Winchester's sister was HonORRia, or a something like that (make sure to use the Boston accent). Near the end, maybe even in “Goodbye, Farewell, and Amen” (the series finale), someone pronounced her name so it rhymed with gonorrhea.

Was that always a joke in the pocket from when the sister was named, or a happy coincidence? My lowbrow mind thought it was one of the funniest jokes on the show, especially in the last couple years.

The name Honoria comes from a girl I dated briefly in college. She made it very clear that she wanted to be referred to by her proper name, no nicknames like “Honey.” So when we were looking for a name for Charles’ sister, someone rigid and a little snooty, I thought of Honoria.

The mispronunciation by Hawkeye to needle Charles was a happy accident.

I always wondered whether the real Honoria was flattered or pissed that we used her name.

Johnny Walker queries:

Were there any unaired episodes of Big Wave Dave's? Wikipedia says there were only ever six produced. Is it right?

Only six made. All six aired. All six did great in the ratings. Maybe double the audience BIG BANG THEORY enjoys now. CBS cancelled us.  I'm not at all bitter.

From Bert:

You've frequently provided insightful advice for aspiring TV writers. What would you suggest for a young high school kid, a sports buff, who wants to be a sports broadcaster?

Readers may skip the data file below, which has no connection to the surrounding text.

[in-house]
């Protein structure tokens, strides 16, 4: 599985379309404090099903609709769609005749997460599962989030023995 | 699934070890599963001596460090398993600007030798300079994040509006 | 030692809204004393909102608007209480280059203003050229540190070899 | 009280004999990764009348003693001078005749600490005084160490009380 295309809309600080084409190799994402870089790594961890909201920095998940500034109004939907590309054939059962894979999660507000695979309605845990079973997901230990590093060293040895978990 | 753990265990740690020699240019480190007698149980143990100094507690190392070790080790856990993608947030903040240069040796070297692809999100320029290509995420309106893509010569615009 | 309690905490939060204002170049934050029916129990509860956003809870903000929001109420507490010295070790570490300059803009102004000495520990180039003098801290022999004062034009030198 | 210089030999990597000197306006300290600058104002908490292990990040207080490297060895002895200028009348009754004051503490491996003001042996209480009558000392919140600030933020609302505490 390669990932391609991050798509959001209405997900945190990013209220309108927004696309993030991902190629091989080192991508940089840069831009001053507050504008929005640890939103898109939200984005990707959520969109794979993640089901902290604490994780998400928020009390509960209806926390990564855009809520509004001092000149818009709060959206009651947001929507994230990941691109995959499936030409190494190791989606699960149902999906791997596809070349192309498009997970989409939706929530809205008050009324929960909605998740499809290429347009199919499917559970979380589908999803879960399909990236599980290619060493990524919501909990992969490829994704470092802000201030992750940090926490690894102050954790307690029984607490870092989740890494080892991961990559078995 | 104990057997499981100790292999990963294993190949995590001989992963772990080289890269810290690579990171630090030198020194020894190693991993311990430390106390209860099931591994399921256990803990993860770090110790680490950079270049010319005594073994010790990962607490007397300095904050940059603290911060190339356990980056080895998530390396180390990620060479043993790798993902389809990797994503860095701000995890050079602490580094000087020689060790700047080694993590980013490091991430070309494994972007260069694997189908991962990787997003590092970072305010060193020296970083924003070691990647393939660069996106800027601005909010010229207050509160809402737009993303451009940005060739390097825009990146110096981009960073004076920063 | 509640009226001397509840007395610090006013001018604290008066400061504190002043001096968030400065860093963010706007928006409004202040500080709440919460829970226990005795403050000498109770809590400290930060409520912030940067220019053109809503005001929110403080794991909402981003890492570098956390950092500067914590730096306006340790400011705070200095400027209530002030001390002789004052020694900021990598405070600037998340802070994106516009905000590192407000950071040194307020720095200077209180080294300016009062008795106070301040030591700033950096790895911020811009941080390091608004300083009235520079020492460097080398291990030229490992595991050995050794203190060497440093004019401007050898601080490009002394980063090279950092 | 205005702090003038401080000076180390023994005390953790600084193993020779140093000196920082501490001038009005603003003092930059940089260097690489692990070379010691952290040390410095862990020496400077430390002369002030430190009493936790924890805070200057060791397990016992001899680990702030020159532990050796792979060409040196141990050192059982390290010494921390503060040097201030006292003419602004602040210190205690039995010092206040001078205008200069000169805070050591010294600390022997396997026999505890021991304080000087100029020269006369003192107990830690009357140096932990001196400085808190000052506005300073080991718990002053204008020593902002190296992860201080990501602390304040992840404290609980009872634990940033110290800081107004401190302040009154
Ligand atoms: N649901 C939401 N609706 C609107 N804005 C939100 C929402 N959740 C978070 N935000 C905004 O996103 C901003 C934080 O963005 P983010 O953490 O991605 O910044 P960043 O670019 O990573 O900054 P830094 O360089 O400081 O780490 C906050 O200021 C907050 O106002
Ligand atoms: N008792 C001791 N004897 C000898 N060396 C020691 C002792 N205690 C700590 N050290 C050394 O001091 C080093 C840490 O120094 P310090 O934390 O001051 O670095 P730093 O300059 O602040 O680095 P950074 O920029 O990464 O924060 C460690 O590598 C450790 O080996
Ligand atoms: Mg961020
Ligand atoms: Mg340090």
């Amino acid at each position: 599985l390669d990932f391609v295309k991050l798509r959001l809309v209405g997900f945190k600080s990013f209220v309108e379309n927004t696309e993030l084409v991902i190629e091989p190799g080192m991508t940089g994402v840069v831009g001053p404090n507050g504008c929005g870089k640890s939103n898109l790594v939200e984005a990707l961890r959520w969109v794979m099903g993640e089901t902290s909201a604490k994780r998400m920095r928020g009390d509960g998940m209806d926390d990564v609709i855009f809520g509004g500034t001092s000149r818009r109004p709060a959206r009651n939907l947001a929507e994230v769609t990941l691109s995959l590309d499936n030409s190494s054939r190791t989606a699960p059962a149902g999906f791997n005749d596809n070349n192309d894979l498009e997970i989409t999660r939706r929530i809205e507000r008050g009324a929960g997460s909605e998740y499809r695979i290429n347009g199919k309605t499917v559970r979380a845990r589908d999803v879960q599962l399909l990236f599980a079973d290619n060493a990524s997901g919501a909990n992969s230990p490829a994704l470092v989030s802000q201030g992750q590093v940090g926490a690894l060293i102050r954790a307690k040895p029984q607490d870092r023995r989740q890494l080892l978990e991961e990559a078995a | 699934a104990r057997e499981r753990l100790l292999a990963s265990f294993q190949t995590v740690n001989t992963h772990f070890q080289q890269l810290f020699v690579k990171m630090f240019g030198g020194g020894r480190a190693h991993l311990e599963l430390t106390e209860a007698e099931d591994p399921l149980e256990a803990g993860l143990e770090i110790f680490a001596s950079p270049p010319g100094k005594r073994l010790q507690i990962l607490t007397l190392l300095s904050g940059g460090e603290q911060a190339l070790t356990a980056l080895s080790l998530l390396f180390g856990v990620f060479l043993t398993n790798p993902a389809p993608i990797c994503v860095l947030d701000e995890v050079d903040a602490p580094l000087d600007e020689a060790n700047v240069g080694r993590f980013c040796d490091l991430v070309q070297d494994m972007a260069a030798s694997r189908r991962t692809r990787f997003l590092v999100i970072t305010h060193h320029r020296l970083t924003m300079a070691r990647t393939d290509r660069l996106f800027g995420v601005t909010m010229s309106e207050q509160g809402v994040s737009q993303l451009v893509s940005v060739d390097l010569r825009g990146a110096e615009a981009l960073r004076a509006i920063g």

Take English courses. Read voraciously. Develop your communication skills and build your vocabulary. It’s not just about “sports.”

Study the sportscasters you admire, but don’t copy their style. And then practice the 10,000 hours. The best way to do that is to grab a taping device, go to games, sit high in the stands away from others, call the game, then listen back and critique yourself, really being brutal. It’s not the same sitting in front of your TV with the sound down. You don’t want someone else to show you the pictures. You want to be able to see for yourself -- check out the defensive alignment, or what’s happening on the bench or in the dugout (depending on the sport). And it’s great to have that crowd ambiance.

It doesn’t have to be a Major League baseball game or NBA or NFL game. Go call a college game or even a high school game. The more experience you get, the better. Oh… and keep giving the score.

What's your Friday Question?  Please leave it in the comments section.  I'll try to get to it no matter what coast I'm on.  


Oat Willie said...

I love to start the day with a picture of Trump.

John in Ohio said...

Thanks for answering my question.
Sorry about the anon, but it was already gone when I realized I clicked the wrong button on my phone. It autofills the name in when I click the Name/URL button, so usually it is Click name, Click recaptha, Click publish. Fat fingers.

MikeN said...

People used to gather round to hear him tell a joke, just to see how he would mess it up. Thus, in one of those peculiar inversions the human world is full of, by being a terrible joke-teller, he got a reputation as the funniest guy in the school. I won't embarrass him by using his real name. His school nickname was Noddy. Here's Noddy telling a joke: